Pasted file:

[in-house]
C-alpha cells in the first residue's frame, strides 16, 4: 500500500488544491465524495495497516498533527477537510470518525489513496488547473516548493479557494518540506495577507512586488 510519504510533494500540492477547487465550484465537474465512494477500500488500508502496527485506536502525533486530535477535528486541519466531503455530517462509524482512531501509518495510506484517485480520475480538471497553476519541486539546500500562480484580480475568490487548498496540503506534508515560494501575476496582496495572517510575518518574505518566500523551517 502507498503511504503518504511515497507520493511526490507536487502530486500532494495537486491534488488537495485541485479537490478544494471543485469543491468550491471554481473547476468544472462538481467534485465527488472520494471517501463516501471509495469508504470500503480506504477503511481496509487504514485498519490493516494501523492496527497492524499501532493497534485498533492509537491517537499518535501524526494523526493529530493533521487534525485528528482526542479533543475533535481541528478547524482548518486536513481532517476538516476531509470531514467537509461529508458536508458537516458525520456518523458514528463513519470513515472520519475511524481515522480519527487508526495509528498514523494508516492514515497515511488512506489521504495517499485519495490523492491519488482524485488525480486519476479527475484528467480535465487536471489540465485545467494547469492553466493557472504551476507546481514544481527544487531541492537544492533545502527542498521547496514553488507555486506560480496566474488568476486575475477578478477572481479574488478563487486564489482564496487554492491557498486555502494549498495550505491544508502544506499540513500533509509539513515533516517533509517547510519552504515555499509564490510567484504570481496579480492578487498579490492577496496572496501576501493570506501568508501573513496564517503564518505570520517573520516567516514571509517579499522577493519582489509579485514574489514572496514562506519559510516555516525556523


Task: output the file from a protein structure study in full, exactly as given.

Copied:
[in-house]
C-alpha cells in the first residue's frame, strides 16, 4: 500500500488544491465524495495497516498533527477537510470518525489513496488547473516548493479557494518540506495577507512586488 510519504510533494500540492477547487465550484465537474465512494477500500488500508502496527485506536502525533486530535477535528486541519466531503455530517462509524482512531501509518495510506484517485480520475480538471497553476519541486539546500500562480484580480475568490487548498496540503506534508515560494501575476496582496495572517510575518518574505518566500523551517 502507498503511504503518504511515497507520493511526490507536487502530486500532494495537486491534488488537495485541485479537490478544494471543485469543491468550491471554481473547476468544472462538481467534485465527488472520494471517501463516501471509495469508504470500503480506504477503511481496509487504514485498519490493516494501523492496527497492524499501532493497534485498533492509537491517537499518535501524526494523526493529530493533521487534525485528528482526542479533543475533535481541528478547524482548518486536513481532517476538516476531509470531514467537509461529508458536508458537516458525520456518523458514528463513519470513515472520519475511524481515522480519527487508526495509528498514523494508516492514515497515511488512506489521504495517499485519495490523492491519488482524485488525480486519476479527475484528467480535465487536471489540465485545467494547469492553466493557472504551476507546481514544481527544487531541492537544492533545502527542498521547496514553488507555486506560480496566474488568476486575475477578478477572481479574488478563487486564489482564496487554492491557498486555502494549498495550505491544508502544506499540513500533509509539513515533516517533509517547510519552504515555499509564490510567484504570481496579480492578487498579490492577496496572496501576501493570506501568508501573513496564517503564518505570520517573520516567516514571509517579499522577493519582489509579485514574489514572496514562506519559510516555516525556523